Sunday, August 20, 2006

Ibsen - Rosmersholm - Greatest First Half Ever? and then what?

Mostly because of our July time in Oslo, especially the time at the Ibsen museum, we went to see the Rosmsersholm production at the Shaw Festival this weekend.
What I felt at the end of the first act was 'Wow!'. Generally I think it was really great writing (though I cannot recover the life of the mid-1870s wherever it was set in Ibsen's imagination enough to get the detailed issues - it was interesting, as 'liberalism' was being used to mean leftism, which I would not credit today, and its opposite was clearly state control on moral grounds. I think in the last years the rationale for state interference with people's lives has changed.) And yet the dramatic part was unquestionably solid.
On the other hand, it was harder to make sense of the second act, as so much was made of the recovery ot Rosmer's 'innocence' (and I had never got why anyone should care, except him - and even then, he should just have grown up and accepted that maybe he was not perfect). But there is a really tough question for Rosmer - and he seems to try out about every answer. One is to expiate Rebecca's sins by proposing to her again! And then he wrings his hands for a pointless period. Finally he tells her that she needs to commit suicide to expiate her sins and make him feel good. Aaarrrggh. What was this? Part of it I could see as a (sort of) Norwegian - but I would expect them to commit suicide themselves, not ask their profoundly desired lovers to do it.
No doubt I need to read a lot of literary criticism on this. I was a bit distrustful of the staging, and my scan of the Project Gutenberg version of the play suggests someone took liberties (though I think the Project Gutenberg one is bad enough I might buy the idea it was this specific translation that confused me). The final staging, a dance between Rosmer and Rebecca, had them leave the stage together. This does reflect the words if not the staging.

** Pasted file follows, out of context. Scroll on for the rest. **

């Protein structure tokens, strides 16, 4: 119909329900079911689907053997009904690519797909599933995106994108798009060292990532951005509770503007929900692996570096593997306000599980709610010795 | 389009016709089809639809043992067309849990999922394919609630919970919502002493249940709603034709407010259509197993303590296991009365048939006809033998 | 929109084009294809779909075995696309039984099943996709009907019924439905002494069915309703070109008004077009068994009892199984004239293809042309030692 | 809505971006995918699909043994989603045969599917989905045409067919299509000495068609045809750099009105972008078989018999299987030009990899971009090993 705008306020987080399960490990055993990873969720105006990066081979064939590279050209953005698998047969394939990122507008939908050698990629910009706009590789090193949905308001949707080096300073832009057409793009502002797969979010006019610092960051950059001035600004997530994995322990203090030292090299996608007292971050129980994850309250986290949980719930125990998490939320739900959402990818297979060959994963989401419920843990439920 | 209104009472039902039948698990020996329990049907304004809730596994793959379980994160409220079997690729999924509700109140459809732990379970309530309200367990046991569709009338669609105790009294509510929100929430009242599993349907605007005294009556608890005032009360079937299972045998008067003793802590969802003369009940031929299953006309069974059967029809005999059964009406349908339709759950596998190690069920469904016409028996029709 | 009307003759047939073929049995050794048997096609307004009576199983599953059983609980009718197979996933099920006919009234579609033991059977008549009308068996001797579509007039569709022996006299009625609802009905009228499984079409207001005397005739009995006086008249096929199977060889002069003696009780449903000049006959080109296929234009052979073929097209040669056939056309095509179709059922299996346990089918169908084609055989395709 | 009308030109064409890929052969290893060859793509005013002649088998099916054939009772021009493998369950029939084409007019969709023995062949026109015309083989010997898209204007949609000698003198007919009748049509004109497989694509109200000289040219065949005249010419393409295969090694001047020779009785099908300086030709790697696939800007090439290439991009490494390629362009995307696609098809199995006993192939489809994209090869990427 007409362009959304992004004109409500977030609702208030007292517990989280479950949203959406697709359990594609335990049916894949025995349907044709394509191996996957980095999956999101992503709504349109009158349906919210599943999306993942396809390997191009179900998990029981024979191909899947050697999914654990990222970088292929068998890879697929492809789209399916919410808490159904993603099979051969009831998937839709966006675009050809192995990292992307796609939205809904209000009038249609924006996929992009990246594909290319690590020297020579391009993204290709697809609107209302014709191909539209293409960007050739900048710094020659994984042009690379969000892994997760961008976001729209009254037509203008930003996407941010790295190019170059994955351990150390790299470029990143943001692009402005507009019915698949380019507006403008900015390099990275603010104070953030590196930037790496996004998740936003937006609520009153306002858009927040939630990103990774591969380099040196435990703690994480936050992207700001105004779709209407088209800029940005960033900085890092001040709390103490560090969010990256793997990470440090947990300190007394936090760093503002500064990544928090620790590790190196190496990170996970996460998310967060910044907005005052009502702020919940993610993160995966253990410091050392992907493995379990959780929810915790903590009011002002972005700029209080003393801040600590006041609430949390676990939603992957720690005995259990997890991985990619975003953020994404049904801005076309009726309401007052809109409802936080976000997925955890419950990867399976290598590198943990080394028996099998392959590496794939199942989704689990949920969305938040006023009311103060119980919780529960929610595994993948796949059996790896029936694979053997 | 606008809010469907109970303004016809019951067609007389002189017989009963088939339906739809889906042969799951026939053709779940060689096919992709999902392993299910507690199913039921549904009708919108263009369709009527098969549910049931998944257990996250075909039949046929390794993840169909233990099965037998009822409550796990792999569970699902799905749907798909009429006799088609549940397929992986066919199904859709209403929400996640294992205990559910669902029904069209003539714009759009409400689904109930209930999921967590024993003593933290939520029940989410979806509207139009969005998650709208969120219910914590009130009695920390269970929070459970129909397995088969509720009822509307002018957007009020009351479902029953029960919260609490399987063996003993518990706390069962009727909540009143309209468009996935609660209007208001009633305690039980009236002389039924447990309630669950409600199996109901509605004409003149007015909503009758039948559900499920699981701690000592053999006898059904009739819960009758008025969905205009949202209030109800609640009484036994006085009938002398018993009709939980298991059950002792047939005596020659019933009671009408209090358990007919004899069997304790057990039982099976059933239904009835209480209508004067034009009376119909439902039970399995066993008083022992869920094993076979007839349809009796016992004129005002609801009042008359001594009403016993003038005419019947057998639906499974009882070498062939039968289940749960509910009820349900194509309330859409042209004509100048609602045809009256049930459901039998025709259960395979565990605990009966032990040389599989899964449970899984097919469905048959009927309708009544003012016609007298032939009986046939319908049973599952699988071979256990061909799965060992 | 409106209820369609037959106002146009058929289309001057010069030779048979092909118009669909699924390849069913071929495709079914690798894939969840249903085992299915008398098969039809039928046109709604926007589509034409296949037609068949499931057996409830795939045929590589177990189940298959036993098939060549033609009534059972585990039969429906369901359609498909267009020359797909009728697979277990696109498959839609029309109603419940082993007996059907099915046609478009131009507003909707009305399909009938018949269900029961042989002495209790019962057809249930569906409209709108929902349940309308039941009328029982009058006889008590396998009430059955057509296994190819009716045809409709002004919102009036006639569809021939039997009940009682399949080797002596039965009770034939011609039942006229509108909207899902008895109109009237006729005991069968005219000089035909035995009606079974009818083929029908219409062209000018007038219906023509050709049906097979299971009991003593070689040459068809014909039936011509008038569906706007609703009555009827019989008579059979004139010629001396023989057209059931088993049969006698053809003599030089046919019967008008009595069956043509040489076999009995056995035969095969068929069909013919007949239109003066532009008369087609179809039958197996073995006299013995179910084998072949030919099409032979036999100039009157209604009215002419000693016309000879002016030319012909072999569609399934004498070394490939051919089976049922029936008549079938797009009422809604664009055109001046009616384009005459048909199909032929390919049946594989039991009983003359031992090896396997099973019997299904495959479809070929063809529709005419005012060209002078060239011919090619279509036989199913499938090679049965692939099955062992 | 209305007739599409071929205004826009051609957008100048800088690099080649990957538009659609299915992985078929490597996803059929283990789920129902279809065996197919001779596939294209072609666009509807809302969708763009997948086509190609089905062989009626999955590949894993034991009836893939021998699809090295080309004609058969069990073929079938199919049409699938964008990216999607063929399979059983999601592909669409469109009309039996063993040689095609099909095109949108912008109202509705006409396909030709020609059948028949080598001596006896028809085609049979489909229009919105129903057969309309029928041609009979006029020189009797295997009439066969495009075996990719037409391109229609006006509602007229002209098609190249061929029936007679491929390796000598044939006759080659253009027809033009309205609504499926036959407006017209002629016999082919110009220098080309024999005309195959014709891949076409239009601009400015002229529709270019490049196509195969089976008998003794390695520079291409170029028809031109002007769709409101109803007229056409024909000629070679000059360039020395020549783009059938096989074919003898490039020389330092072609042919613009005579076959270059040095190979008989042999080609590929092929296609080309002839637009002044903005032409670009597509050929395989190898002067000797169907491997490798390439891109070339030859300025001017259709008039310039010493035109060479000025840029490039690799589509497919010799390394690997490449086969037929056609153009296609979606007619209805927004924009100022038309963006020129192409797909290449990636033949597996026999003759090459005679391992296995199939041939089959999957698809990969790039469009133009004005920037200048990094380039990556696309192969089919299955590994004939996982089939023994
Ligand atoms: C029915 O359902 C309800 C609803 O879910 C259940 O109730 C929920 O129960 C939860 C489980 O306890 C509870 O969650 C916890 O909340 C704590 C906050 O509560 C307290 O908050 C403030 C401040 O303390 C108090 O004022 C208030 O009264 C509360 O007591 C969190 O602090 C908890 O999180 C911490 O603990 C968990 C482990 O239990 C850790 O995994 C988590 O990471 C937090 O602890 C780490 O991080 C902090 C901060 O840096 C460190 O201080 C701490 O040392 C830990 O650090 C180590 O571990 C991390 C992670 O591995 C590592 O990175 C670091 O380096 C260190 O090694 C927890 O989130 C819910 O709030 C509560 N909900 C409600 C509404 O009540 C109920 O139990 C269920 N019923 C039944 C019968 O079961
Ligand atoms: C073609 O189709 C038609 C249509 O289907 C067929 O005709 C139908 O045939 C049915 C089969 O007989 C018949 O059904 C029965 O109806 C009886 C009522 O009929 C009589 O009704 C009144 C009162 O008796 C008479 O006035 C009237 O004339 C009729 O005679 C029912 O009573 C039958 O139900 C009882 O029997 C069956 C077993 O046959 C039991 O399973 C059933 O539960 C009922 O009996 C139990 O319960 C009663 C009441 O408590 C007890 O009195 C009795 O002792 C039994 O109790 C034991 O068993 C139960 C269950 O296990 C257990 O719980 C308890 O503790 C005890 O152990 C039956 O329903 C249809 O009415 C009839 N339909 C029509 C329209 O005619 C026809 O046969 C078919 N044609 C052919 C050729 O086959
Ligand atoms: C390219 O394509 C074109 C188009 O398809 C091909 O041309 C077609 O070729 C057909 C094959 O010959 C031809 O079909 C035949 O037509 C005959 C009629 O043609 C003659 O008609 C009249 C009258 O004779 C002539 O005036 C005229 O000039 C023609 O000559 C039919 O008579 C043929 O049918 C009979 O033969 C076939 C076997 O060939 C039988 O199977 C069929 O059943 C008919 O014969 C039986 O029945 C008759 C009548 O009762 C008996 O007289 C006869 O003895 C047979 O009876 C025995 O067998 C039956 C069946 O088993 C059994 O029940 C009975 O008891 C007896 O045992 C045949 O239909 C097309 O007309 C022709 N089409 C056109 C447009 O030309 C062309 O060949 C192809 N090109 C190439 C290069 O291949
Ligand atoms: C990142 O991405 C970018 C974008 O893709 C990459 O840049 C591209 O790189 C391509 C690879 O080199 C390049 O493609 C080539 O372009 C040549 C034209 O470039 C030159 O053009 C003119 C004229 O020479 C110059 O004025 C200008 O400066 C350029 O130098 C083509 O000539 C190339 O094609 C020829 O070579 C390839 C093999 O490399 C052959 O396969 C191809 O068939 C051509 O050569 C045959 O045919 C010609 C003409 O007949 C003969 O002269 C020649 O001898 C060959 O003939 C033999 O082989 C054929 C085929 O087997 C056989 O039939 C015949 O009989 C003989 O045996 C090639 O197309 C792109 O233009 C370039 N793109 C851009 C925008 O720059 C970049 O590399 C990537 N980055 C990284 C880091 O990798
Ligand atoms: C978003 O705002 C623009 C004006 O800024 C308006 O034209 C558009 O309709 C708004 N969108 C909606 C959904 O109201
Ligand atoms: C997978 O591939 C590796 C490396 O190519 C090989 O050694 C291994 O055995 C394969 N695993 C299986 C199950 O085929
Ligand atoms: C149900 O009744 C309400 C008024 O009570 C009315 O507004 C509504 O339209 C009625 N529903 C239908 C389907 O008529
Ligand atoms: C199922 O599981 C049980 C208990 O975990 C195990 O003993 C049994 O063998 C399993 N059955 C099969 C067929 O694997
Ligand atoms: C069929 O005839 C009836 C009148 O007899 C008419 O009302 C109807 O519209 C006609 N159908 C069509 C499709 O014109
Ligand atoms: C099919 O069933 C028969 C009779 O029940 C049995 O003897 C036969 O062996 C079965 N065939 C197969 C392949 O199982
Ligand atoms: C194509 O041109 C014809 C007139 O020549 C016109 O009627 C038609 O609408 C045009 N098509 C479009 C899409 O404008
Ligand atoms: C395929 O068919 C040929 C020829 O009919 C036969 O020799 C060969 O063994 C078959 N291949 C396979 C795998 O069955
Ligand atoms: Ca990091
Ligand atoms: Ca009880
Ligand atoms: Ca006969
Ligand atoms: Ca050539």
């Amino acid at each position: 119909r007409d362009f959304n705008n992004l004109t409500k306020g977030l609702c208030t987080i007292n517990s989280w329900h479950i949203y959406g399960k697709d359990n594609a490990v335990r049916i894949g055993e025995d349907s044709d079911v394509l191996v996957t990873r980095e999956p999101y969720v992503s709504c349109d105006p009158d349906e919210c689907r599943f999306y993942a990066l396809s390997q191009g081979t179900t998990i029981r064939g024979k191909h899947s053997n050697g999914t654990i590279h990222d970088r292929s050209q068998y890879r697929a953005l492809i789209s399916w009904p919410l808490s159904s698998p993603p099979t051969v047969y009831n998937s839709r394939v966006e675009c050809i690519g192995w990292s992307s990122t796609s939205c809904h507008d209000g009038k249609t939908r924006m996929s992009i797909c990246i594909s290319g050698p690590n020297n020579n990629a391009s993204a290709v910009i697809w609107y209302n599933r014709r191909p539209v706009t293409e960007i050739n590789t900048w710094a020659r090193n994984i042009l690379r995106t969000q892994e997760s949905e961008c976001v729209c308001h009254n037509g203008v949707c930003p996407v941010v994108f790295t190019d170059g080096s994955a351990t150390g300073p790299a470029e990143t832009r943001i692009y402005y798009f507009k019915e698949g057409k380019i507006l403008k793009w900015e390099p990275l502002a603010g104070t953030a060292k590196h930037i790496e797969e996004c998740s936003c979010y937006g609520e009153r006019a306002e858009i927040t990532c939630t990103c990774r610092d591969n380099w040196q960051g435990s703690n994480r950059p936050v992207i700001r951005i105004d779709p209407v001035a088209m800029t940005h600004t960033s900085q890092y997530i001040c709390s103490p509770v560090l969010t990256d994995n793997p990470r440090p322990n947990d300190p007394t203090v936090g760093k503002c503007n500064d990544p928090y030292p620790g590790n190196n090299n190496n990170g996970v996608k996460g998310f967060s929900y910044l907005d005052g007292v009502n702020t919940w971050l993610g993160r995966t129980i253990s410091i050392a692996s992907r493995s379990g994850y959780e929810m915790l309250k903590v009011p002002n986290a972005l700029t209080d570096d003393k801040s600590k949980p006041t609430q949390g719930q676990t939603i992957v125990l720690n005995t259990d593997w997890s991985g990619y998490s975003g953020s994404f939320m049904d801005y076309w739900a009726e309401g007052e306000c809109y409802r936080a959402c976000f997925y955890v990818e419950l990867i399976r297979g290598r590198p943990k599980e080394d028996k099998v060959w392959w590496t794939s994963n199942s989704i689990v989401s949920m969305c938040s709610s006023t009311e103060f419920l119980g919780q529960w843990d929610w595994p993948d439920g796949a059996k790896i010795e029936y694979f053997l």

The Project Gutenberg translation repeatedly talks about the White Horses of Rosmersholm, and the Project Gutenberg translation about the White Mists of Rosmersholm.
There seems to be a big difference. No doubt someone can tell me better.
The acting, as I so often assert, was very good.
Peter Hutt was superb - the right mix of malevolence, and still drawing understanding of his situation. Patricia Hamilton continues her tour de force career as the straight-talking household help. I thought Waneta Storms was pretty good as Rebecca, though this was my first time seeing this play - I would love to see a production where she is more openly unsympathetic, and the other way around. (She did get past the fact that I has seen her in the worst play I ver tried towatch in Toronto, called 'Clout'.)
Everybody else was at worst REALLY good. Patrick Gilligan's sweet Irish voice gave Rosmer the innocent idiocy that seems key to what I thought Ibsen was getting at (but I am not sure).


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